Global Environment for Networking Innovations (GENI): Establishing the GENI Project Office (GPO) (GENI/GPO)


Program Solicitation
NSF 06-601

 

NSF Logo

National Science Foundation

Directorate for Computer & Information Science & Engineering
     Division of Computer and Network Systems
     Division of Computing and Communication Foundations
     Division of Information & Intelligent Systems

 

Letter of Intent Due Date(s) (required):

October 25, 2006

Full Proposal Deadline(s) (due by 5 p.m. proposer's local time):

December 15, 2006

REVISION NOTES

In furtherance of the President's Management Agenda, in Fiscal Year 2006, NSF has identified programs that will offer proposers the option to utilize Grants.gov to prepare and submit proposals, or will require that proposers utilize Grants.gov to prepare and submit proposals. Grants.gov provides a single Government-wide portal for finding and applying for Federal grants online.

In response to this program solicitation, proposers may opt to submit proposals via Grants.gov or via the NSF FastLane system.

SUMMARY OF PROGRAM REQUIREMENTS

General Information

Program Title: 

Global Environment for Networking Innovations (GENI: Establishing the GENI Project Office (GPO) (GENI/GPO)

Synopsis of Program:

The Global Environment for Networking Innovations (GENI) is an experimental facility concept conceived by the computing research community.  GENI promises to support the experimental exploration of robust new networking and distributed systems architectures and services that will revolutionize computing and simultaneously contribute to US competitiveness in IT and economic growth.

In order to support the GENI design and development process, the Directorate for Computer and Information Science and Engineering (CISE) will support the work of a GENI Project Office (GPO). Working closely with the computing research community, the GPO will assume responsibility for completion of all GENI preconstruction planning requirements as described in NSF's Guidelines for Planning and Managing the Major Research Equipment and Facilities Construction Account.  Upon successful completion of the multiple stages comprising GENI design, and contingent upon support from NSF management, the National Science Board, the Administration and the Congress, GENI will proceed to the construction phase with funding provided from the agency’s Major Research Equipment and Facilities Construction (MREFC) account.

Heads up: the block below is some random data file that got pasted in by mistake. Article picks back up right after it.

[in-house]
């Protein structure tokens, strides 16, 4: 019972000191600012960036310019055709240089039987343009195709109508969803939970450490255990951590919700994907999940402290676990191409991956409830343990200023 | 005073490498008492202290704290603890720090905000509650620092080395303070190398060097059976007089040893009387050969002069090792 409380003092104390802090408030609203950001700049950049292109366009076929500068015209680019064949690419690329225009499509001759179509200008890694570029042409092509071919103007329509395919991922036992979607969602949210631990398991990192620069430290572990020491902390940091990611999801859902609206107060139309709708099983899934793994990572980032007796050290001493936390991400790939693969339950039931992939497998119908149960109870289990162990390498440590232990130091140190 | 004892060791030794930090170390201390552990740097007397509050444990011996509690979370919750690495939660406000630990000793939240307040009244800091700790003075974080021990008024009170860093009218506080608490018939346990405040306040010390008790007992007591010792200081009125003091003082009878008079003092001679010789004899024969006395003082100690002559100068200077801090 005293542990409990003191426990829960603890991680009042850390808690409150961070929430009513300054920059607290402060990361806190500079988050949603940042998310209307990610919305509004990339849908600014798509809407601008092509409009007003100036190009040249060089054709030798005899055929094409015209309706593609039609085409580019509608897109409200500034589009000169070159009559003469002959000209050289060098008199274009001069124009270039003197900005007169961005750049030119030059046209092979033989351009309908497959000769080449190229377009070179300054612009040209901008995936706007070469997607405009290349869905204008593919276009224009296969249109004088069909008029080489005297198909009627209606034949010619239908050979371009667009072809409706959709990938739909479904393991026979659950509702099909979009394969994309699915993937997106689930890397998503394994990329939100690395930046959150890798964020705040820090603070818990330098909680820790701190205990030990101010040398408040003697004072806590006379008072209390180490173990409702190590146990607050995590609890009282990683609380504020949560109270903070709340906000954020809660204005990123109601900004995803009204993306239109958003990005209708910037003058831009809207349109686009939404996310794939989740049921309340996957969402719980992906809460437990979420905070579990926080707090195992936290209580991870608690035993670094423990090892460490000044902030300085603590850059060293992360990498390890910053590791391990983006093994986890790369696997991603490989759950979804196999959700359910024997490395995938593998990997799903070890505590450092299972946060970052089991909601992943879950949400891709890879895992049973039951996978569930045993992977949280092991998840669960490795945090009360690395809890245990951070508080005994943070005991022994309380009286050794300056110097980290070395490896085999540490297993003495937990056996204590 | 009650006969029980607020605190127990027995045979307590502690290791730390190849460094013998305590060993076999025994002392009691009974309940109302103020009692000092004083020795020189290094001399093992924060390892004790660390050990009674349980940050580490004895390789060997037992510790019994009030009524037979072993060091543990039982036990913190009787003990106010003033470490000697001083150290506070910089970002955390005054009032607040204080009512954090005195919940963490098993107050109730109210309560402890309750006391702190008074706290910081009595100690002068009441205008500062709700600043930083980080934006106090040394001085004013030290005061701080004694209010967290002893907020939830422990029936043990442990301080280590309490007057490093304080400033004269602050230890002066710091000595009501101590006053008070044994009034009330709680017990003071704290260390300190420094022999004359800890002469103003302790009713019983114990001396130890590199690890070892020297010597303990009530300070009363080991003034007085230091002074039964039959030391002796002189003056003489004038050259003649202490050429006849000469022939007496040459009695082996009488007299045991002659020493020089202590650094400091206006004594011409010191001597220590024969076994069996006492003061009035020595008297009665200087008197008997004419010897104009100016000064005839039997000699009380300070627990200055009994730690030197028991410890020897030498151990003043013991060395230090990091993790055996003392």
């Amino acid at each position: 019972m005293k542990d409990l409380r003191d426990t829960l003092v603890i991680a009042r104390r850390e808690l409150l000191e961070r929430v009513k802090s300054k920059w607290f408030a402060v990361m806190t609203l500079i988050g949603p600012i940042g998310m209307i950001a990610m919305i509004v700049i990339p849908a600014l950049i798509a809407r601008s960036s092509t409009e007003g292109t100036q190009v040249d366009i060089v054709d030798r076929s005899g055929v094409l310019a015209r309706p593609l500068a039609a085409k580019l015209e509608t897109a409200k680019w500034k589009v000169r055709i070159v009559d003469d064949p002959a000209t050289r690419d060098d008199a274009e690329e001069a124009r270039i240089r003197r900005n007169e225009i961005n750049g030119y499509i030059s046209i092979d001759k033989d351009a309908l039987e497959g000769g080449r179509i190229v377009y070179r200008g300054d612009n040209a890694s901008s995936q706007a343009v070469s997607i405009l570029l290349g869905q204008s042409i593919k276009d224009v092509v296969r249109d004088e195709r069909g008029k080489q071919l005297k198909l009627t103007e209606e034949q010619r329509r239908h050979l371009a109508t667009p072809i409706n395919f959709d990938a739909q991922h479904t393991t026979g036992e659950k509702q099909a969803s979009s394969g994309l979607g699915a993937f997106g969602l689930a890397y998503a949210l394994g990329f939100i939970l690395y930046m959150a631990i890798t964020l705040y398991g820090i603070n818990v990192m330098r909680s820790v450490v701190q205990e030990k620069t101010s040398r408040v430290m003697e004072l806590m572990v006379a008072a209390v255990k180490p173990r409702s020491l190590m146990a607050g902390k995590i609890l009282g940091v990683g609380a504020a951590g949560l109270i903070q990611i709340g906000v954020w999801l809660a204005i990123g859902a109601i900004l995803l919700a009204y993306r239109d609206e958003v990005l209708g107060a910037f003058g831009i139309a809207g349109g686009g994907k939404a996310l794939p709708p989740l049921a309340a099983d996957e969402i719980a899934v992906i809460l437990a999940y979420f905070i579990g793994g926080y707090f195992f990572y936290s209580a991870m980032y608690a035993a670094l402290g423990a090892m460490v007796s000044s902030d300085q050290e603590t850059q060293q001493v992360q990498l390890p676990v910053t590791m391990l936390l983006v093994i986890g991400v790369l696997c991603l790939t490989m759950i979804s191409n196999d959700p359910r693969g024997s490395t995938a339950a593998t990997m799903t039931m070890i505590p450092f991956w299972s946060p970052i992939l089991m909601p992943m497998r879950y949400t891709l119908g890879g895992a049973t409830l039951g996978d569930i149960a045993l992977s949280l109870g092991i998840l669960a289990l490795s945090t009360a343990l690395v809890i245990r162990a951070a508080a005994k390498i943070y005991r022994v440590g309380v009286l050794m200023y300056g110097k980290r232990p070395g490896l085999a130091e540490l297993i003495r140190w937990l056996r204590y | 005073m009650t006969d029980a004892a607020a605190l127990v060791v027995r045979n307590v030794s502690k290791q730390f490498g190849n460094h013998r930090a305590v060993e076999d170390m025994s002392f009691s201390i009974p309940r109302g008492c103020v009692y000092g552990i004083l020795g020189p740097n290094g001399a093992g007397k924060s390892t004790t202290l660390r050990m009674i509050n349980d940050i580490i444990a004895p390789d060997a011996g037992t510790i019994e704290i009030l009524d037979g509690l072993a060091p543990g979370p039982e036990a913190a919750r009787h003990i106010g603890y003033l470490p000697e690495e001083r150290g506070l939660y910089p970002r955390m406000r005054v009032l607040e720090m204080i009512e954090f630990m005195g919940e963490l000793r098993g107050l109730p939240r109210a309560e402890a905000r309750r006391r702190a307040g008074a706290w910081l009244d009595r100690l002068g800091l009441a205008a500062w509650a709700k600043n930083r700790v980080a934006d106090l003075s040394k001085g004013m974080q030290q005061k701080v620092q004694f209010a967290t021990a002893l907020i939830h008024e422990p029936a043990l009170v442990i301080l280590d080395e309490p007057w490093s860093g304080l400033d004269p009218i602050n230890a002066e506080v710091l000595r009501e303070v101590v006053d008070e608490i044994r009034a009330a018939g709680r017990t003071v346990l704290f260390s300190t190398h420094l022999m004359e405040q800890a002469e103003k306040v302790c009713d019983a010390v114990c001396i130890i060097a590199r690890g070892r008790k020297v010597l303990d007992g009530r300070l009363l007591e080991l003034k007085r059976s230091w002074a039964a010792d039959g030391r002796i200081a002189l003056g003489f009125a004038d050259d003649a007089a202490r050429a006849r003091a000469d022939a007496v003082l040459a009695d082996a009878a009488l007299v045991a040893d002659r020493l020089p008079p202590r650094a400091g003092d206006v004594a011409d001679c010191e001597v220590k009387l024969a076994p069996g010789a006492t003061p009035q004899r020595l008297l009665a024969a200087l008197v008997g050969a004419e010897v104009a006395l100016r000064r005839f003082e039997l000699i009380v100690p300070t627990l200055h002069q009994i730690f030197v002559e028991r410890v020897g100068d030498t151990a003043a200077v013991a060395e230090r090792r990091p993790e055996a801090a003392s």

It is anticipated that the GPO will then have full responsibility for overseeing the construction of the facility, ensuring that GENI is delivered on time and within budget.  Upon successful GENI construction and commissioning, the GPO may subsequently operate the facility in service to the computing research community.

To ensure that all GENI activities are driven by fundamental research opportunities in networking and distributed systems, the GPO will work closely with the computing research community in all aspects of the design, development, construction and operation of GENI.  The community’s research interests in GENI will be represented by a GENI Science Council (GSC) comprised of research leaders in networking and distributed systems; the GSC will be chartered and supported by the NSF-funded Computing Community Consortium.  The GPO will work in partnership with the GSC in all aspects of GENI design, development, construction and operation.  The GSC will also develop a GENI Science Plan, a “living document” that will evolve over time as new scientific opportunities and challenges are identified. 

Cognizant Program Officer(s):

Applicable Catalog of Federal Domestic Assistance (CFDA) Number(s):

  • 47.070 --- Computer and Information Science and Engineering

Award Information

Anticipated Type of Award:  Cooperative Agreement

Estimated Number of Awards:    1  

Anticipated Funding Amount:   $12,500,000   per year for up to 4 years (subject to availability of funds). Administrative project management operations costs for the GENI Project Office are not expected to exceed $2.5 million per year. During the award period, additional funds of up to $10 million per year will be made available for necessary development and prototyping activities that are expected to be competitively bid. In exceptional circumstances where the GPO has unique technical expertise, the GPO may conduct GENI development and prototyping if it is determined by the GSC to be in the best interests of the computing research community and the GENI project. NSF will retain approval authority for all development and prototyping support provided. The governance approach used to oversee the process for identifying, prioritizing and supporting development and prototyping activities must be described in proposals submitted in response to this solicitation. Proposals submitted in response to this solicitation should NOT identify specific development and prototyping activities or subawardees.

Eligibility Information

Organization Limit: 

Proposals may only be submitted by the following:
  • Academic Institutions located in the U.S.: U.S. universities and colleges located in the U.S.
  • For-profit organizations: U.S. commercial organizations, especially small businesses with strong capabilities in scientific or engineering research or education.